Today, the fillet of a fish is in most cases the only part which is value-added into foods. However, since this part only contributes to around 40-50% of the fish weight, 50-60% are lost from the food chain in favor of low value uses such as fish meal. Among the lost parts are e.g. backbones and heads which are very rich in prime quality muscle, and therefore have great potentials in production of minces or protein isolates.
In the BBI-funded WaSeaBi-project and a Swedish national project funded by Leader Bohuskust och Gränsbygd and region Västra Götaland, scientists at Chalmers together with e.g. Sweden Pelagic AB has compared the use of backbones from herring, cod and salmon in classic meat-bone separation yielding a mince, and in the more recent pH-shift process yielding a protein isolate. The raw materials, minces and protein isolates have then been compared for their macro- and micro-nutrient profiles, as well as for their stability towards lipid oxidation. In addition, the protein yield in the two processes was compared.
Overall, mechanical separation led to higher protein recovery compared with the pH-shift process and using both techniques, recovery ranked the species as herring > salmon > cod (Figure 1). Thus, it was evident that the most muscle rich backbone was that from herring processing, from which >80% mince could be recovered! However, despite lower yields, the pH-shift process up-concentrated protein from the two fatty species (herring and salmon backbones) more efficiently than mechanical separation by removing more fat and ash, something which at the same time reduced n-3 PUFA and vitamin D content. Regarding vitamins and minerals, their levels in the two product types differed depending on species.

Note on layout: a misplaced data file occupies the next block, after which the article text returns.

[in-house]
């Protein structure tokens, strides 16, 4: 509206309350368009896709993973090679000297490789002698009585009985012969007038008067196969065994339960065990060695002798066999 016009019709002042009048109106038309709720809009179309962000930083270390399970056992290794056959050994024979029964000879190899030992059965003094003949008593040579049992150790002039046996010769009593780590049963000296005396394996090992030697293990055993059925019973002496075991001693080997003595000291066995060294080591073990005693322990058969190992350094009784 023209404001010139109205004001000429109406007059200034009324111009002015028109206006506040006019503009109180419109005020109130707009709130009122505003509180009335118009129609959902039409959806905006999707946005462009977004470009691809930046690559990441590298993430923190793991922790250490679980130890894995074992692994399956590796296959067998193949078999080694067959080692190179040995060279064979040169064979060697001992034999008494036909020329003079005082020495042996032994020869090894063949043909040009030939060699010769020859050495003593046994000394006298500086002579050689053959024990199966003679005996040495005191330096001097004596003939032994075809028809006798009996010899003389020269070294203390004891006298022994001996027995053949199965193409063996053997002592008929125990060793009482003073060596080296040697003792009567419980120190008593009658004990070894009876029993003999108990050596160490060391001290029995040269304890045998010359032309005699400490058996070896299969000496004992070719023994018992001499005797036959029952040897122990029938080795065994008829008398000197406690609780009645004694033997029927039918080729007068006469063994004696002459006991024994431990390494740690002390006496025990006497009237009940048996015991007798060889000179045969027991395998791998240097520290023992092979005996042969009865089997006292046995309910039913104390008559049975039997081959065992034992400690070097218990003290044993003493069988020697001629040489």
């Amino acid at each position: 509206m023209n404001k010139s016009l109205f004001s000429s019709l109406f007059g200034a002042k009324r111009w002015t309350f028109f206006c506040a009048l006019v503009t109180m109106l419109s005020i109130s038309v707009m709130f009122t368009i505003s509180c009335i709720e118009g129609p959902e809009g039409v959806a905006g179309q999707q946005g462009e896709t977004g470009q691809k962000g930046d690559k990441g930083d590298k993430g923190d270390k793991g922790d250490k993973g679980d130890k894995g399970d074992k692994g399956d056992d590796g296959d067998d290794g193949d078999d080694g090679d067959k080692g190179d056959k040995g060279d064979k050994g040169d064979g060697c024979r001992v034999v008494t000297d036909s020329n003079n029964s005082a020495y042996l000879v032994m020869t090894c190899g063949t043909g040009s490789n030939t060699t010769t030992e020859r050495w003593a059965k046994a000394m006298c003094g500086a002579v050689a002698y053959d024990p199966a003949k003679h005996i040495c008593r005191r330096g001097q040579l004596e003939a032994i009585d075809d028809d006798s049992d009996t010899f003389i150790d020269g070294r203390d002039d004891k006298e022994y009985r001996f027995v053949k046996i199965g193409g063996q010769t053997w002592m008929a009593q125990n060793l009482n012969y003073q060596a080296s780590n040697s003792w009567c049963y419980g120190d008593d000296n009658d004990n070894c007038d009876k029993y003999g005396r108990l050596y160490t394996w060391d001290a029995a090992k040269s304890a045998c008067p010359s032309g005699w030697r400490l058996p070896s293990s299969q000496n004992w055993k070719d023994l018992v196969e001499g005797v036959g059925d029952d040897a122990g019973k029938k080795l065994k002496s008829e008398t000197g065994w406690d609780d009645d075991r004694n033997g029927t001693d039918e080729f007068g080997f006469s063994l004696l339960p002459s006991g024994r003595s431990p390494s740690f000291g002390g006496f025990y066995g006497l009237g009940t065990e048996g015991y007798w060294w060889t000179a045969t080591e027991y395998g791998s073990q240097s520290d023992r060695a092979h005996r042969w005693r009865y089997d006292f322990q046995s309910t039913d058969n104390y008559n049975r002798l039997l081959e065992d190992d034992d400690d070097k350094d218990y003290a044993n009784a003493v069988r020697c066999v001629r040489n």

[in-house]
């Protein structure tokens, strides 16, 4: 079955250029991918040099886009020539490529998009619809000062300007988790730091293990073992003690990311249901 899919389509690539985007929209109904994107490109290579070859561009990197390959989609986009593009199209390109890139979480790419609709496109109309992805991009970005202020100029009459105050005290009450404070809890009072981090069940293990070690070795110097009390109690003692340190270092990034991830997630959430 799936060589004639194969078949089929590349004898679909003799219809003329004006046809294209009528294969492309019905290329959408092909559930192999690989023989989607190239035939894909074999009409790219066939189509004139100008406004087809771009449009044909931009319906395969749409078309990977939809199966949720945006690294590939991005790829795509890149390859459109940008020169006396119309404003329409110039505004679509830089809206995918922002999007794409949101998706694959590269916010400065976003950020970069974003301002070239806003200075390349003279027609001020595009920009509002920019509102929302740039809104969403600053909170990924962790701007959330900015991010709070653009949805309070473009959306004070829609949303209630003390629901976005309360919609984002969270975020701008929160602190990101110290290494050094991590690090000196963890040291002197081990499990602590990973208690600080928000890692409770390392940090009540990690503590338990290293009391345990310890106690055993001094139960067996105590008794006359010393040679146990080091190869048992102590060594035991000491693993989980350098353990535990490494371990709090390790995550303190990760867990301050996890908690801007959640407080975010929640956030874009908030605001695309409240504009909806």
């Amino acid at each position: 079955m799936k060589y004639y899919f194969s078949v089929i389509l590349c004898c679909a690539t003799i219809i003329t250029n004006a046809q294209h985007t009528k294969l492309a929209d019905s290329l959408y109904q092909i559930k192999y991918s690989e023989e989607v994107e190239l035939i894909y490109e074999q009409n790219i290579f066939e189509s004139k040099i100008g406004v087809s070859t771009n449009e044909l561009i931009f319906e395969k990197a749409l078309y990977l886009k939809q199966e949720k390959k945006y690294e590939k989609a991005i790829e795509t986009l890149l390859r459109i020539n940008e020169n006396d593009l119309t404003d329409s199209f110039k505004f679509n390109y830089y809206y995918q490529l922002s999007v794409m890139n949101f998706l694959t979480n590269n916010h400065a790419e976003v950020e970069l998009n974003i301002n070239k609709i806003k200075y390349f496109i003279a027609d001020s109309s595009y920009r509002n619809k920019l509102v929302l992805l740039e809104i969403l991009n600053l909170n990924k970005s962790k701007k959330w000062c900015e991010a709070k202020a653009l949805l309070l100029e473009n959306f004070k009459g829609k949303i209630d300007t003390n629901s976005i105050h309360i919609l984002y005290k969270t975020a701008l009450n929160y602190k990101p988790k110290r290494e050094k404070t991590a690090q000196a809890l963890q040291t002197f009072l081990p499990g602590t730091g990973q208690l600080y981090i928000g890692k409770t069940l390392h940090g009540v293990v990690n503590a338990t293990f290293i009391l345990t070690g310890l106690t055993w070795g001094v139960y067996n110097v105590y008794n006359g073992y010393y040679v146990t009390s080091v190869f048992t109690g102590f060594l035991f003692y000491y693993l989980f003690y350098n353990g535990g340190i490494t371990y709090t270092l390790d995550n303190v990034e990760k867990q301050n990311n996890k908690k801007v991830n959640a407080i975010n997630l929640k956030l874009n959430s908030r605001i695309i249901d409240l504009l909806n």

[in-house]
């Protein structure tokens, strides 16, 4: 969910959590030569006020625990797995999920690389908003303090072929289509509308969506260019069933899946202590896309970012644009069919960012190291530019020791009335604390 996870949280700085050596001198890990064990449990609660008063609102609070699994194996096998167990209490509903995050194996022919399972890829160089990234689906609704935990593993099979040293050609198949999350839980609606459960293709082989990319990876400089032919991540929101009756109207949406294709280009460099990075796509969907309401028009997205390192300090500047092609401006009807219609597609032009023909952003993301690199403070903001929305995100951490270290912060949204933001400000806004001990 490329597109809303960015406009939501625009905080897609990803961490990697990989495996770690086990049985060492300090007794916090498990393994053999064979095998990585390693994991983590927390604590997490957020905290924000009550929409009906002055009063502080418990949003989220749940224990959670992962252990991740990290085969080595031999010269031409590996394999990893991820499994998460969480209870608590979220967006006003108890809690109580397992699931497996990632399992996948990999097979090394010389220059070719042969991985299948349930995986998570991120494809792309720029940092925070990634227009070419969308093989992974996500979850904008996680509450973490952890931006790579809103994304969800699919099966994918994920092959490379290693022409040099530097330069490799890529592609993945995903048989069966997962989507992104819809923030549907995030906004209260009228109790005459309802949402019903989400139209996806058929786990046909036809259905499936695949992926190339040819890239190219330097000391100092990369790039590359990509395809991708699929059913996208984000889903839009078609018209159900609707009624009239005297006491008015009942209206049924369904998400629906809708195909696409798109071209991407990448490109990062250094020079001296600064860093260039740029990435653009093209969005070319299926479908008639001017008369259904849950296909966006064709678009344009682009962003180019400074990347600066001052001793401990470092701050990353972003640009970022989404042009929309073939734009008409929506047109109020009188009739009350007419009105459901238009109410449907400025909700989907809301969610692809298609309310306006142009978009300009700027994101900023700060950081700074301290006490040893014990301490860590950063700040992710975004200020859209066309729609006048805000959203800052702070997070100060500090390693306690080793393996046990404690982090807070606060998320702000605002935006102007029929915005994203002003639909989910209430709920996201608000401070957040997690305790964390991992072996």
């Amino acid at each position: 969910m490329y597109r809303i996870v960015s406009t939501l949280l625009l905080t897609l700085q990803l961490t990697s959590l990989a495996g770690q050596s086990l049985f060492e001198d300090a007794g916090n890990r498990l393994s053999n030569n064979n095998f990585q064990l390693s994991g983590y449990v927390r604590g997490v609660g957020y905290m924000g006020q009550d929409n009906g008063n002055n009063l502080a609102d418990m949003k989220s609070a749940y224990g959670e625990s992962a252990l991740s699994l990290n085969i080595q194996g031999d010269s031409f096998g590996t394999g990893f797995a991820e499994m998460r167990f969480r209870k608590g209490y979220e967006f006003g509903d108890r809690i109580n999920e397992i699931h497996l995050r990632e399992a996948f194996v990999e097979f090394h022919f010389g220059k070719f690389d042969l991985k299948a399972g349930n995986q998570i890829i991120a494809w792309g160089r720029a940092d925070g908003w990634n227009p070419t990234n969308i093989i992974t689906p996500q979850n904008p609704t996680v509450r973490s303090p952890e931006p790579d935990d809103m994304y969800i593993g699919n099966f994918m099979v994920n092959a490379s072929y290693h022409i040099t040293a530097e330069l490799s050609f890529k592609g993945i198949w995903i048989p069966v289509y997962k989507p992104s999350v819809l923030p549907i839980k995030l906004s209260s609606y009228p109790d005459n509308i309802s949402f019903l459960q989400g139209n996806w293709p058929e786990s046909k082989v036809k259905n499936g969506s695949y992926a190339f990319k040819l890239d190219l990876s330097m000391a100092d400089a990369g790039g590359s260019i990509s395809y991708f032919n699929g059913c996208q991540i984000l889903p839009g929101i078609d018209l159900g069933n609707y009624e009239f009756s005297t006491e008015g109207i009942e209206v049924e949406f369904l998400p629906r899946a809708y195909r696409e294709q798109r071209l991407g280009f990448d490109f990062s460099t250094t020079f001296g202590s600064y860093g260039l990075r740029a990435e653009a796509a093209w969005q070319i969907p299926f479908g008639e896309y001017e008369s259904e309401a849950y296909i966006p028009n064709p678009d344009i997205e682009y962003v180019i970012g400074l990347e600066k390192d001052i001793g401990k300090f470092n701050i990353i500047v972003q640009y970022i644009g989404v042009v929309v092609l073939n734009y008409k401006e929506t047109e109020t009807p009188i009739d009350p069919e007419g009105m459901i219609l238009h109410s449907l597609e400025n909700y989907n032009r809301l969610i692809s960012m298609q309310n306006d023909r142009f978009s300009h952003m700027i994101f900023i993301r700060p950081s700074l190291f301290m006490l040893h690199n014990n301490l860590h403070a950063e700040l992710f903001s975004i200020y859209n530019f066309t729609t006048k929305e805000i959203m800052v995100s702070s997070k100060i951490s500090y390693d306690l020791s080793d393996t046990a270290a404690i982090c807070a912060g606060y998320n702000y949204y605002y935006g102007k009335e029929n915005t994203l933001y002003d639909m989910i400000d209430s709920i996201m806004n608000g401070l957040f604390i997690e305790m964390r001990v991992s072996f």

When storing the two products on ice or at −20 °C, salmon-derived products were very stable during both conditions. Contrary, lipid oxidation products in herring- and cod-derived products increased rapidly during ice storage, with the pH-shift-produced protein isolates being most susceptible to oxidation in case of cod. Adding the rosemary-contaning Duralox MANC antioxidant mix (0.5%) to the two products from herring and cod however largely increased the oxidation lag phase in both protein isolates and mechanically separated meat (MSM); from <1 day to >15 days. At −20 °C, mainly the herring products oxidized, and particularly the mince.
When relating so called “pro- and antioxidative compounds” in the products to the development of oxidation, levels of hemoglobin, total iron correlated positively with lipid oxidation development; while levels of the antioxidants vitamin C and E correlated in a negative manner.
Overall, the two studies showed that there is a major potential for upcycling of fish backbones to food ingredients, but processing technology should be carefully balanced against the desired nutrient profile and final application area. It is also clear that for more blood-rich raw materials, providing a lot of hemoglobin, rosemary-derived antioxidants are good recipes to extend the storage time.
You can find the papers below, which have been published with open access:
Wu, H., Abdollahi, M., & Undeland, I. (2021). Effect of recovery technique, antioxidant addition and compositional features on lipid oxidation in protein enriched products from cod-salmon and herring backbones. Food Chemistry, 360, 129973.